Historically, there have been three great masters of Japanese cinema: Mizoguchi Kenji, Ozu Yasujiro and Kurosawa Akira. I do hope that the latter two need no introduction - Kurosawa in particular standing alongside Federico Fellini and perhaps Ingmar Bergman as one of the most famous of all non-English language filmmakers.
But Mizoguchi - by far the most well-regarded of the three internationally, well into the 1960s - is largely forgotten nowadays. There are reasons both good and bad: his films have been only erratically available on home video (only two out of 86 are currently in-print on DVD); audiences in the late '60s enjoyed rebelling against received wisdom; and frankly, his films are really hard, if I can make that sort of extrapolation from the tiny number of his movies that I've actually seen.
What I mean by that, is that he's not very watchable. Kurosawa, of course, is that rarest of all film artists, whose imagery is so perfect that his compositions deposit their meaning directly into your soul without having to go through the tedious process of thinking about them (especially in his unparalleled 9-year run from 1954 through 1963, where he almost casually became the greatest director of 'scope images that will ever exist). Ozu is not nearly so fun or intuitive as Kurosawa, but understanding his work really only requires the patience to sit through a whole lot of plot-thin, dialogue-heavy still images (it helps immensely that every Ozu film is basically identical to every other; once you've seen one, you have all the tools to watch the rest).
Mizoguchi is quite different. His films, while brilliant, are so subtle as to virtually undermine themselves. Incredible care went into each and every frame, and every single blip on the soundtrack; but unlike his compatriots, that care does not translate into an almost subconscious understanding of the film's themes and emotions. No, in a Mizoguchi film, you are well aware at every moment that you are watching something that has been assembled with utmost precision, and that puts a sort of a wall between the audience and the movie. I hasten to add that this doesn't mean that he's not worth seeing - exactly the opposite.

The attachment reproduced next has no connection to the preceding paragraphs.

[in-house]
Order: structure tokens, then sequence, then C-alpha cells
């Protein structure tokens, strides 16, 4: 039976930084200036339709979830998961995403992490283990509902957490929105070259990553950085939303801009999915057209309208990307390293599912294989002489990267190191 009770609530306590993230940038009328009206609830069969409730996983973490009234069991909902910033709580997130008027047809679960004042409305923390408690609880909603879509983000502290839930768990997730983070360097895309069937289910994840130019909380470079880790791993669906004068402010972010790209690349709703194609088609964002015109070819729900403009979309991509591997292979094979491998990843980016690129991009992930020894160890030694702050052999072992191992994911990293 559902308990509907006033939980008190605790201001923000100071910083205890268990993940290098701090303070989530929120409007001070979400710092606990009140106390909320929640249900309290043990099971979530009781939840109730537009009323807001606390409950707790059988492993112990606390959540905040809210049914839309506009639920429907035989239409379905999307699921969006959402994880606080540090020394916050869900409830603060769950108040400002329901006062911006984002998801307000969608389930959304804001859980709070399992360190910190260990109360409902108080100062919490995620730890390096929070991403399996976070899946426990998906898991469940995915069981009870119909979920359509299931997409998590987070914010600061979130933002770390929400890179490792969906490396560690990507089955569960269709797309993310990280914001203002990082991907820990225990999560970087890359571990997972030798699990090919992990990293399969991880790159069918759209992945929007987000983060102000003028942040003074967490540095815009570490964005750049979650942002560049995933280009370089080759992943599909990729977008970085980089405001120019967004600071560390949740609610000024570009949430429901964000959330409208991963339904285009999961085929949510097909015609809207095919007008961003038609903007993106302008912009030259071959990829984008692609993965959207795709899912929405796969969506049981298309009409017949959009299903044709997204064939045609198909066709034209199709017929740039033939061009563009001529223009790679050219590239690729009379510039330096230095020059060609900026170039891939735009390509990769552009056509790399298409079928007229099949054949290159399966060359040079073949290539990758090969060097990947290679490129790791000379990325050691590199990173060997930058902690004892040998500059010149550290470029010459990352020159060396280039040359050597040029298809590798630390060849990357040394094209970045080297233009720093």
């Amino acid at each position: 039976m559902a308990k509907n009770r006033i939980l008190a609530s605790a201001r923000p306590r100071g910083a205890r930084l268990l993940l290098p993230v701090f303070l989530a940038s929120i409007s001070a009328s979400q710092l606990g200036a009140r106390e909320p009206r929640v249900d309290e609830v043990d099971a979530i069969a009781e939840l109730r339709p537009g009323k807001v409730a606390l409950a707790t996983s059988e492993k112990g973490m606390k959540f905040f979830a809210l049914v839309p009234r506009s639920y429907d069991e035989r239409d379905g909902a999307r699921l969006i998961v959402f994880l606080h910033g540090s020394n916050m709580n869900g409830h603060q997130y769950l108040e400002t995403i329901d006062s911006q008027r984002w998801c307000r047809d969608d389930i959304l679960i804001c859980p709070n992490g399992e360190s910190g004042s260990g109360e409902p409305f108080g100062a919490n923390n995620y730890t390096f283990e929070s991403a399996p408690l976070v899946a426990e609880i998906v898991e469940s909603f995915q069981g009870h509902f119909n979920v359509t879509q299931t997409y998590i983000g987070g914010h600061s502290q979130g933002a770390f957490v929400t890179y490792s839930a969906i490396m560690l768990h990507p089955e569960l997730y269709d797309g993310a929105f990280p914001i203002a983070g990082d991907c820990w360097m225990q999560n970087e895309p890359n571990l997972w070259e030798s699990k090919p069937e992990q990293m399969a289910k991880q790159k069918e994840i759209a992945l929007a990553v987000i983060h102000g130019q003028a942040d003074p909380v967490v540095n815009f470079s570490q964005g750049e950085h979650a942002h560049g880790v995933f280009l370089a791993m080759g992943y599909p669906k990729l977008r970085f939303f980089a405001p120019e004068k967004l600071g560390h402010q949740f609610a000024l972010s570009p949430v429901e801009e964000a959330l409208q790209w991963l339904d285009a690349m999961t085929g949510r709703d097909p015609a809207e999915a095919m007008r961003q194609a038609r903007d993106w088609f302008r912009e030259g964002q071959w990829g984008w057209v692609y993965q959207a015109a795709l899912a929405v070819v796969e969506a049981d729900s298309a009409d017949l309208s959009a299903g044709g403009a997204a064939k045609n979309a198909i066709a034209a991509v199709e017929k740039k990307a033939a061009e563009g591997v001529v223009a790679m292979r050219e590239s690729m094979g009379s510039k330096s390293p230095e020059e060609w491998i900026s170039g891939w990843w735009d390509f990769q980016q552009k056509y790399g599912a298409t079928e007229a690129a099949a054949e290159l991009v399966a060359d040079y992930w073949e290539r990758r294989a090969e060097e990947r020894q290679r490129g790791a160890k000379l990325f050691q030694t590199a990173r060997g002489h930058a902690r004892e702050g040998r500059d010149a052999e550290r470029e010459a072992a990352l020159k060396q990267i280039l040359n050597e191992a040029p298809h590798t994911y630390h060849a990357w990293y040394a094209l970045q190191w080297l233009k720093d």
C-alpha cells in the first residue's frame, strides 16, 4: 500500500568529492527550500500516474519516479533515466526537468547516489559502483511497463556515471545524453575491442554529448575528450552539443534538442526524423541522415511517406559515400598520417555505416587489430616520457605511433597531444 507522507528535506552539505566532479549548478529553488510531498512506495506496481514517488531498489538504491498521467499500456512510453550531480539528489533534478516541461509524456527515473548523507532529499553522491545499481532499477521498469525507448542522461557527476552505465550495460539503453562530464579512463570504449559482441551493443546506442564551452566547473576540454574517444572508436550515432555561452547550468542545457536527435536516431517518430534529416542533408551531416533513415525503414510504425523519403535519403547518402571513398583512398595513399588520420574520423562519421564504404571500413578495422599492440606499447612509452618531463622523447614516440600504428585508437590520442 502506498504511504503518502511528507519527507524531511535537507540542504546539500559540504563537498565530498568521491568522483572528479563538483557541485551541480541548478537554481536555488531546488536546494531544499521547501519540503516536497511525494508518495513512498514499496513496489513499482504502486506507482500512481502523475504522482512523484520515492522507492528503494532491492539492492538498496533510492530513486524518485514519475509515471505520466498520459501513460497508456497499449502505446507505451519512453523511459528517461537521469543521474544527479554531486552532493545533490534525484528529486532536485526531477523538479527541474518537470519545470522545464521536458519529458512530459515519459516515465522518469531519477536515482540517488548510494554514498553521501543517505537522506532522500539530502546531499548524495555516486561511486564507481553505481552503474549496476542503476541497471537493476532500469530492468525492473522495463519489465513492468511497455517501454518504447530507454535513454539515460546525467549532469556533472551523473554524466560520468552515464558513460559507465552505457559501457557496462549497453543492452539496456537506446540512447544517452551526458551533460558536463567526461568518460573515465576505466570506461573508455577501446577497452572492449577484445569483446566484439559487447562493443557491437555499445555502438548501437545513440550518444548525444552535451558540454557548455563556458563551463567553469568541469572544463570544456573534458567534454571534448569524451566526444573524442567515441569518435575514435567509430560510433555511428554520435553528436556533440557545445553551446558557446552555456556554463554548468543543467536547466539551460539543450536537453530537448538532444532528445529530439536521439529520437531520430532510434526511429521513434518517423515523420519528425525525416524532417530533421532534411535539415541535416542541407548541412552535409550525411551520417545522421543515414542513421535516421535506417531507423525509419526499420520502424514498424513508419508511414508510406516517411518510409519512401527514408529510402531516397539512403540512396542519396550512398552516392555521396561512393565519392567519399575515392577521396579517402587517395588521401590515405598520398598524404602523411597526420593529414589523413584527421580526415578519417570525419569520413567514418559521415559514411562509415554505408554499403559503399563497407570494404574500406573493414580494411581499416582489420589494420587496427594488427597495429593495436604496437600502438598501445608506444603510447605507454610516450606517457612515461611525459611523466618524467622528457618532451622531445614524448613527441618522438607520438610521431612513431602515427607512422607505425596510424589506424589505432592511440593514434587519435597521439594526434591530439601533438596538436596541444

Thus: Sanshô the Bailiff, newly arrived on DVD from the goodly folks at the Criterion Collection. It's not a slog, and I don't mean to imply otherwise; this is the kind of film where, checking the clock to see at what point a major plot development occurred, I was thunderstruck to find that the movie which I'd thought had been running for 15 or 20 minutes had been on for all of 40 (and the sort of film where the Criterion essayist can argue in good faith that an event happens "early" in the film, at the 48-minute mark). It's beautiful, equal to if not quite greater than the director's previous film by one year, Ugetsu monogatari, one of the truly poetic films of the 1950s.
The film follows Zushiô and Anju, the children of Governor Taira Masauji (Shimizu Masao), after his noble attempt to protect his peasants led him to disgrace and exile. The children and their mother Tamaki (the extraordinary Tanaka Kinuyo) flee into the country, and after a few years, they are separated by slavers. After another ten years, Zushiô (Hanayagi Yoshiaki) and Anju (Kagawa Kyôko) have grown up under the the cruel watch of Sanshô (Shindô Eitarô), slave-driver of a local land-owner.
As a story of human strength in the face of overwhelming suffering, this is rightly seen as a resounding, shattering success. I do not quite reach the point that some commentors describe, in which the emotional intensity of Sanshô the Bailiff caused them physical exhaustion, but that response makes sense to me in a way that it does not about e.g. The Return of the King.